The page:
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The Games for everyone

Three-time Paralympic medallist and Delhi 2010 Commonwealth Games silver medallist Daniel West blogs about the inclusivity of the Commonwealth Games and what he hopes Birmingham 2022 will mean for grassroots para sport in the UK.

10th August 2022

by Daniel West
Delhi 2010 shot put (F32/34/52) silver medalist

Competing at the Commonwealth Games in 2010 was one of the highlights of my athletics career.  It was a completely different experience from the Worlds, Paralympics and European Championships.

It was a unique opportunity to be part of a team of disabled and non-disabled athletes for the first time in my career. That was a career high for me.

The medals that we won as para athletes were included in the total medal table. I always want to throw well at a competition for myself obviously, but you also want to do well for the team, too. It was great to have my medals in included on the overall table.

We were one team, and everyone’s achievements counted as equal.

Daniel West, para shot putter, throws his shot put into the air and looks to catch it as he prepares to compete at the Beijing 2008 Paralympic Games

I felt that as members of Team England, the para athletes got quite a bit of media attention, too.

Being alongside non-disabled athletes, I experienced more media calls and exposure than ever before – you must remember this was before the London Paralympics, and at this time para events or athletes were not as well-known as they are now.

It was great to be recognised as an athlete alongside my non-disabled teammates.

The friendly Games

Although it was important to do well, for some reason it didn’t feel as much pressure as a Paralympic Games, so I was able to really prepare well, and enjoy the competition. 

The Commonwealths was also one of only a handful of times that I had competed for England, not Great Britain, which was another unique thing about the Games for me.

It was great to be recognised as an athlete alongside my non-disabled teammates.

I was completing against people I knew as teammates in GB teams. At the Commonwealths we were rivals, competing for different home nations against each other.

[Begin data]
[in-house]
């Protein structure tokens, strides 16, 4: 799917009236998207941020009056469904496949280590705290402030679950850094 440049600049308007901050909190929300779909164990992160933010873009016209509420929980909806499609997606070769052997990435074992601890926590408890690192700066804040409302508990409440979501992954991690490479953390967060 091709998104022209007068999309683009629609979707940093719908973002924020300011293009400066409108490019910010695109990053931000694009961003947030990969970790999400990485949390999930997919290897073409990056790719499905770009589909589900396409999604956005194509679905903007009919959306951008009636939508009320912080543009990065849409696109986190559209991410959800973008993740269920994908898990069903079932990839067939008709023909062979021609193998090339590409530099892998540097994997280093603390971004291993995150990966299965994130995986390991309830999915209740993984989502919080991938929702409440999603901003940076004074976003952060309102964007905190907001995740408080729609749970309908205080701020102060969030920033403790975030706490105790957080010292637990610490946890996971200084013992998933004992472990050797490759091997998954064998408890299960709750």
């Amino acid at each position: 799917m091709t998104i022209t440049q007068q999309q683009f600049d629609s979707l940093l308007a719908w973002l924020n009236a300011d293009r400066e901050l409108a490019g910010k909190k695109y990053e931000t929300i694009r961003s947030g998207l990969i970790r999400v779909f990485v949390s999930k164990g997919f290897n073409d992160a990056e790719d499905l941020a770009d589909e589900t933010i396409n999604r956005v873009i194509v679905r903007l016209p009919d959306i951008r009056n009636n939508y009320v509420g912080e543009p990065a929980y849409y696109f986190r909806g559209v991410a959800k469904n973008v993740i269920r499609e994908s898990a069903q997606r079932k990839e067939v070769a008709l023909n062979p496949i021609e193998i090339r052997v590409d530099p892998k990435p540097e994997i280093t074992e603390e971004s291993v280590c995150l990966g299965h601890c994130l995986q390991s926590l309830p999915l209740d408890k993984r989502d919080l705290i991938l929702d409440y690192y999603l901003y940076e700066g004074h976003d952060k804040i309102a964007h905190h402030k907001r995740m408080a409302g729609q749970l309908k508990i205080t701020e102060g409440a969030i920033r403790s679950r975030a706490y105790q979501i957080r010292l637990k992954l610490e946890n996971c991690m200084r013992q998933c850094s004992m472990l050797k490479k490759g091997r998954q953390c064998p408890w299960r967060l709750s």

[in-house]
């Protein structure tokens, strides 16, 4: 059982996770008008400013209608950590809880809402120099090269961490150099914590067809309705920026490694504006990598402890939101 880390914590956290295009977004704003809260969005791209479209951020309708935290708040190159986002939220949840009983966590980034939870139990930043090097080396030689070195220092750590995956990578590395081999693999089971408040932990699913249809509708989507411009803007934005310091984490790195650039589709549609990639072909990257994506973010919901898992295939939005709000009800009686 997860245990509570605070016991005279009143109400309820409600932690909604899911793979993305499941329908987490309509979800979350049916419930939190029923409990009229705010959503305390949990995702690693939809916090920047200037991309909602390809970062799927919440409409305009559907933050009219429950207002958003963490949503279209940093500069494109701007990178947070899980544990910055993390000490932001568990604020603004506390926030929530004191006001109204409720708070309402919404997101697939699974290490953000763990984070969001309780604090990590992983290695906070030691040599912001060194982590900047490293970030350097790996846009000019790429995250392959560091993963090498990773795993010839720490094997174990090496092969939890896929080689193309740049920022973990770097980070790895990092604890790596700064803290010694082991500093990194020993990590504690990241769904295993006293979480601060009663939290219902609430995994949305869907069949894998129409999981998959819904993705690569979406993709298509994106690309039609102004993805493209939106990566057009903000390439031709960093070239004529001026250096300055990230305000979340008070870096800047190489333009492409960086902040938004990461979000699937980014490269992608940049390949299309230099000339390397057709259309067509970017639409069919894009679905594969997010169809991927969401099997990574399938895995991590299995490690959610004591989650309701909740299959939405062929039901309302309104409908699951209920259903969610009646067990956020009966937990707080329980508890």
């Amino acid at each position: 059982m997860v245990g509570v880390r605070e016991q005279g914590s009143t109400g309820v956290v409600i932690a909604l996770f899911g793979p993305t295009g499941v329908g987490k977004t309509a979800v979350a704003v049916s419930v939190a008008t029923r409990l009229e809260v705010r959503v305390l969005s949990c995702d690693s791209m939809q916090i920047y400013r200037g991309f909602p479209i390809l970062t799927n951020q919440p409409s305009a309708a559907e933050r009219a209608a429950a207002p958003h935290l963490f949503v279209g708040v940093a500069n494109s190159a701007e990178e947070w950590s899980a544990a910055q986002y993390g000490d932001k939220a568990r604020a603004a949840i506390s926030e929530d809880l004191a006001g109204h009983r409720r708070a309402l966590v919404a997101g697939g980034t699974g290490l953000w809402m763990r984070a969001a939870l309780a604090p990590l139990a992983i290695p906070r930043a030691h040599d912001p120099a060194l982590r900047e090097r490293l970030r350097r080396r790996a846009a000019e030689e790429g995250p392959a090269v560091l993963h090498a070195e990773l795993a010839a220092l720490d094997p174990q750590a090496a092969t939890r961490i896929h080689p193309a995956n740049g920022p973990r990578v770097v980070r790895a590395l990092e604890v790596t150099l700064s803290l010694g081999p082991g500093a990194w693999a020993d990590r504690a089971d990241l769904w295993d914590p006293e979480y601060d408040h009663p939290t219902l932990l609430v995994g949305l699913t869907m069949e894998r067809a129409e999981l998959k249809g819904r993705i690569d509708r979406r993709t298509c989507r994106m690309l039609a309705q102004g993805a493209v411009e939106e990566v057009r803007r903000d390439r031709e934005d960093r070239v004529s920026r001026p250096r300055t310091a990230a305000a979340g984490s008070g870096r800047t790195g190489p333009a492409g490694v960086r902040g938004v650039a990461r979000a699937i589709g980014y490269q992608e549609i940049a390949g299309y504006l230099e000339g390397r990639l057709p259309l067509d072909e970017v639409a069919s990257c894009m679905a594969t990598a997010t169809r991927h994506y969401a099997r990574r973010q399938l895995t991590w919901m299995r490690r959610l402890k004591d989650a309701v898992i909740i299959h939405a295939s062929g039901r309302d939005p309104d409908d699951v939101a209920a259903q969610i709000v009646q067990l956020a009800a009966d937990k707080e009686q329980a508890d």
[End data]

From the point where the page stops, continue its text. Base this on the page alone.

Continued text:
We were soon friends again after the competition though.

The other thing about the Commonwealths is the clear difference in the developing nations in our events – but that’s not a criticism. The Games help to give opportunities for those countries to bring developing athletes and give them the opportunity to complete at a global, multi-sport event.

A chance for change

I think that any event that can act as an opportunity to raise the profile of the disability sport is a positive thing.

Obviously, it is great to be able to showcase elite events, and what para athletes can achieve. But it’s also important to show people the range of sports that disabled people can participate and compete in.  

I know that sport can change your life, you can travel the world!

But it opens so many possibilities in life, even if you don’t make it through to elite level, just being involved in sport is fantastic, and so much fun.

Everyone should have the opportunity to participate in sport and be active – sport should be accessible and open to everyone.

It is important that young disabled people and their parents to see other disabled people involved in sport, to help them realise that sport is for them.

I went to the Paralympics in Barcelona to watch as a youngster, and it really inspired me to give athletics a go – something I had not done before.

Not everyone is going to be a top athlete, but everyone should be able to have a go at a range of sports.

The Commonwealths, like the Paralympics, showcases a wide range of events.  There are lots of sports to get involved in. 


There were 42 gold medals awarded in para events, across eight sports.

I hope it will inspire disabled people, especially you people at school and their parents/carers to see a range of sports and help them to realise that sport is for them.

Disabled people should be able to access all kinds of sports and find something that they like to do.  Hopefully they can see all the different sports and have the confidence to have a go.

I also hope that people that are involved in running sport (coaches, officials and volunteers in all roles) have watched these Games and see how disabled people can play and compete in a range of sports, and that they take time to consider whether their clubs or activities are accessible for disabled people in their local community.

I hope they reflect on the range of disabled people they’ve seen at the Games and ask themselves what they can do to support more disabled people to get involved in their activities or clubs.

Mostly, I hope people stop and ask themselves:

  • do we have disabled people in our club/sport/activities?
  • is what we offer accessible?
  • how could we do more to promote our sessions to disabled (young) people?

We need to ensure that all sports and clubs/activities are accessible for disabled people to get involved and to get involved in spectating too.

Because of my cerebral palsy I use a chair every day now and I find it hard to watch my young son play football for his club, as not all venues are accessible.

This is hard for me, as I want to be there to support him.

Disabled people need to be able to access sport on all levels in all ways.  

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